software to flag suspicious cases, and then review them to find
the cases that must be submitted to the Office of Academic
Integrity. The penalty for cheating will always be far worse
than a zero grade, to ensure it's not worth taking the chance. Confirmed
cases of cheating almost always translate into course failure.
5. Campus Resources
5.1 Disability Services
Due to the size of the class, individual professors and graders cannot
support students with injuries or disabilities on an ad-hoc basis.
We ask that all accommodations for such conditions be arranged through
GMU's Office of Disability Services.
Students with a physical or learning disability which is already
documented with the Office of Disability
Services) should speak with the professor ASAP to discuss
their approved accommodations. Even if you don't know whether you plan
on utilizing the accommodations for any assignment/test, you need to
make sure you and your professor are working together from the beginning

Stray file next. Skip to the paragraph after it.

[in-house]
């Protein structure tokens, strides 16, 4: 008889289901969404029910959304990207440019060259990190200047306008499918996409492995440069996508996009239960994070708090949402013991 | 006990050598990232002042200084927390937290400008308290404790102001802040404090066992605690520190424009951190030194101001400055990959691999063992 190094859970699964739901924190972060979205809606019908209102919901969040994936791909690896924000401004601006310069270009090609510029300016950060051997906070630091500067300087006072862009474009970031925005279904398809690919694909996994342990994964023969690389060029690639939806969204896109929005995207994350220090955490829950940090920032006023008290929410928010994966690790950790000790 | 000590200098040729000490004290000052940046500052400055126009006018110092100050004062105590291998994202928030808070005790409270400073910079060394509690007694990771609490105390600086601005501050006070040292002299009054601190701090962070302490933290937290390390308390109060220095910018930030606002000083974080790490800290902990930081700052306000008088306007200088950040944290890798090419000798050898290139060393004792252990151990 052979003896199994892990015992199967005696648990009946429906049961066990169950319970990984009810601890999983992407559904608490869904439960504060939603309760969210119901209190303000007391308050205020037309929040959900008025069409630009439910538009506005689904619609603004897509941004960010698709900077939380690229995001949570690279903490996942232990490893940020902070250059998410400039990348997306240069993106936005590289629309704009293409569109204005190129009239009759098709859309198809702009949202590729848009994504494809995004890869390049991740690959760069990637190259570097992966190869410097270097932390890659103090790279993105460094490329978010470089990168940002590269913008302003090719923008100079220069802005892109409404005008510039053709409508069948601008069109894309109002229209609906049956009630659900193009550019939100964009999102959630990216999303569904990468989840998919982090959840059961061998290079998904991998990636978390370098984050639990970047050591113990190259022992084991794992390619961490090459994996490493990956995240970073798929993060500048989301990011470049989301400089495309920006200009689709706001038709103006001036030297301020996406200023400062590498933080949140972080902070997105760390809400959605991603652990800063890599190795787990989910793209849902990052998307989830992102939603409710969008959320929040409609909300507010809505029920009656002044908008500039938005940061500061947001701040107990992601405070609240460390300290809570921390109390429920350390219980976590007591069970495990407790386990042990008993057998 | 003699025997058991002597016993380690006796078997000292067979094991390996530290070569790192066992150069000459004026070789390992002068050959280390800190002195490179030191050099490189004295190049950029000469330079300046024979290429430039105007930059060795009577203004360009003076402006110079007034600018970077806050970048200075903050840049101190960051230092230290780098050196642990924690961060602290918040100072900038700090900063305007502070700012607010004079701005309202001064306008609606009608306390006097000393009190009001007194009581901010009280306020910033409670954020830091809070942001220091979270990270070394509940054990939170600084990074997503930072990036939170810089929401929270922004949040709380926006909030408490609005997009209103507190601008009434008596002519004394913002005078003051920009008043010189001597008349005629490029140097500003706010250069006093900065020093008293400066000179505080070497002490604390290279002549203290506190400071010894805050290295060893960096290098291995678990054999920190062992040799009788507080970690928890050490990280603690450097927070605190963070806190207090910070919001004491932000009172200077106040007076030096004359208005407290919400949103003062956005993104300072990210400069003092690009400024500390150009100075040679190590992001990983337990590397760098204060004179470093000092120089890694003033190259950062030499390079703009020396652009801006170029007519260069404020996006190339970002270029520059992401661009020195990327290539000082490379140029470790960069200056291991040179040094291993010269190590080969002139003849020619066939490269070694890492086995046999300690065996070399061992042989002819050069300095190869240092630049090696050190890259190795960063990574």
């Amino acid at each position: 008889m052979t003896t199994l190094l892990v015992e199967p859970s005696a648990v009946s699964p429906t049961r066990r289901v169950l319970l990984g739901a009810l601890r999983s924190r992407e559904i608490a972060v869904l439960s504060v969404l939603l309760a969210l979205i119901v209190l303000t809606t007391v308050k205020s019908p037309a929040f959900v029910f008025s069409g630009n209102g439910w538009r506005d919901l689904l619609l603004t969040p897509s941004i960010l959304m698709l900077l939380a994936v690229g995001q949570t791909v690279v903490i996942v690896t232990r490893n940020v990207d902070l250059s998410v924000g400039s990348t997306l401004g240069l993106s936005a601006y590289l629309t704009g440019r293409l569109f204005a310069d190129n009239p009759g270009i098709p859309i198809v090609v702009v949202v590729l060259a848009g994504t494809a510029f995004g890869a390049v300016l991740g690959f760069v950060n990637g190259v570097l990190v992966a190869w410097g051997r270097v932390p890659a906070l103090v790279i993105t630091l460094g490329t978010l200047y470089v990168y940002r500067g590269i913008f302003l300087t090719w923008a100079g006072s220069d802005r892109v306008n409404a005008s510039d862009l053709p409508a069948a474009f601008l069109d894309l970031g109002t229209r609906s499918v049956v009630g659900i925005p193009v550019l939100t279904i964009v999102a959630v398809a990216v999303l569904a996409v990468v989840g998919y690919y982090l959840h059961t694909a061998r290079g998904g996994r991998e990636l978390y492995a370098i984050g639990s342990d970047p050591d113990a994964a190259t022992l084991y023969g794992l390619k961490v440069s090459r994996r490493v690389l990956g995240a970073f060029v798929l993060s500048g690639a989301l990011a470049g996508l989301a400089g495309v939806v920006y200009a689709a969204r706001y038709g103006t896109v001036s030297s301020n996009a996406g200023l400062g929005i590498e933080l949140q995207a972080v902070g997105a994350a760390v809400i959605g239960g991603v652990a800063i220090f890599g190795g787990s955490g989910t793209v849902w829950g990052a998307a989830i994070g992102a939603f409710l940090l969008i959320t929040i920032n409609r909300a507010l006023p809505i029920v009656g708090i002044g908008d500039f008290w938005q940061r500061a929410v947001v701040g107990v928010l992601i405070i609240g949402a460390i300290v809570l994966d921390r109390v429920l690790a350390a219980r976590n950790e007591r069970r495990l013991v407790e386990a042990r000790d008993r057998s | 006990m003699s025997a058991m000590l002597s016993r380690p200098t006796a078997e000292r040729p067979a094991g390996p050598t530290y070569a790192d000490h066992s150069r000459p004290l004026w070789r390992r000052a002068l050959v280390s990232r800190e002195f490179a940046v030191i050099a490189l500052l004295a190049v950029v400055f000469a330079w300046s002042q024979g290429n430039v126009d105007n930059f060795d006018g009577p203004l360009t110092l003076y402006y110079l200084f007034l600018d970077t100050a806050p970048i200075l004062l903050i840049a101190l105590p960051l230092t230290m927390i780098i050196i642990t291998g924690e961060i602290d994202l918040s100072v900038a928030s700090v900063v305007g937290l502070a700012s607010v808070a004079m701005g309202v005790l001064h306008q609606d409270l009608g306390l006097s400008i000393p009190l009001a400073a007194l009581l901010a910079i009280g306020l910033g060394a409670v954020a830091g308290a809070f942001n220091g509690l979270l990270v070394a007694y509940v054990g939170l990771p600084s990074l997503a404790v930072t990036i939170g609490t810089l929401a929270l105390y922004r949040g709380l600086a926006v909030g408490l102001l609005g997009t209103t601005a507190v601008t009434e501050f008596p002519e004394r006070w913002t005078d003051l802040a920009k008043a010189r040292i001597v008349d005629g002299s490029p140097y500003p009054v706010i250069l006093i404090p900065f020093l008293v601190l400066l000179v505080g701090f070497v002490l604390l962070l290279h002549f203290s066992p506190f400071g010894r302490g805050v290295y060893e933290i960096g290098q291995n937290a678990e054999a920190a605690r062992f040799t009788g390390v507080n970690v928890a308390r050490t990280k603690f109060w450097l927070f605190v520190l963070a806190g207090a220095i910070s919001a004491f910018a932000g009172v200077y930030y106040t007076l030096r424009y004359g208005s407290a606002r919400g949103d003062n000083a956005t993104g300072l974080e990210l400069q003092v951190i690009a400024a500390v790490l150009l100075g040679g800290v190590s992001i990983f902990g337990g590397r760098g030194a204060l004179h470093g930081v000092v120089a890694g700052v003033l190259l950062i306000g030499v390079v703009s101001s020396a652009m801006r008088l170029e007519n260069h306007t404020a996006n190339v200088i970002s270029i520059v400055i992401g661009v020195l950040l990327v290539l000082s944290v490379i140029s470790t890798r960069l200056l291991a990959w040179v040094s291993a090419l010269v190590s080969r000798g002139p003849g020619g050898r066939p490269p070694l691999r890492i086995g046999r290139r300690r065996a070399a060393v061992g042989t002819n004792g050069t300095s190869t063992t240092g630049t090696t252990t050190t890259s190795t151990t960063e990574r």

of the semester to ensure your success in the class.
Students with a physical or learning disability who have not yet registered
with the Office of Disability Services
should register with that office as soon as possible. Even if you don't
know whether you'll need to utilize the accommodations, it's in your
best interest to prepare ahead of time and get your condition documented
as accommodations are not retroactive. They have a quick and easy registration
process. All you need is documentation for your condition.
The Office of Disability Services
also handles services for many temporary disabilities (for example,
if you break your arm, they can arrange note taking services).
Please contact them if you discover any sudden impairment that affects
your ability to function in class and/or on your projects. They have
a quick and easy registration process. All you need is documentation
for your condition.
5.2 Other Campus Resources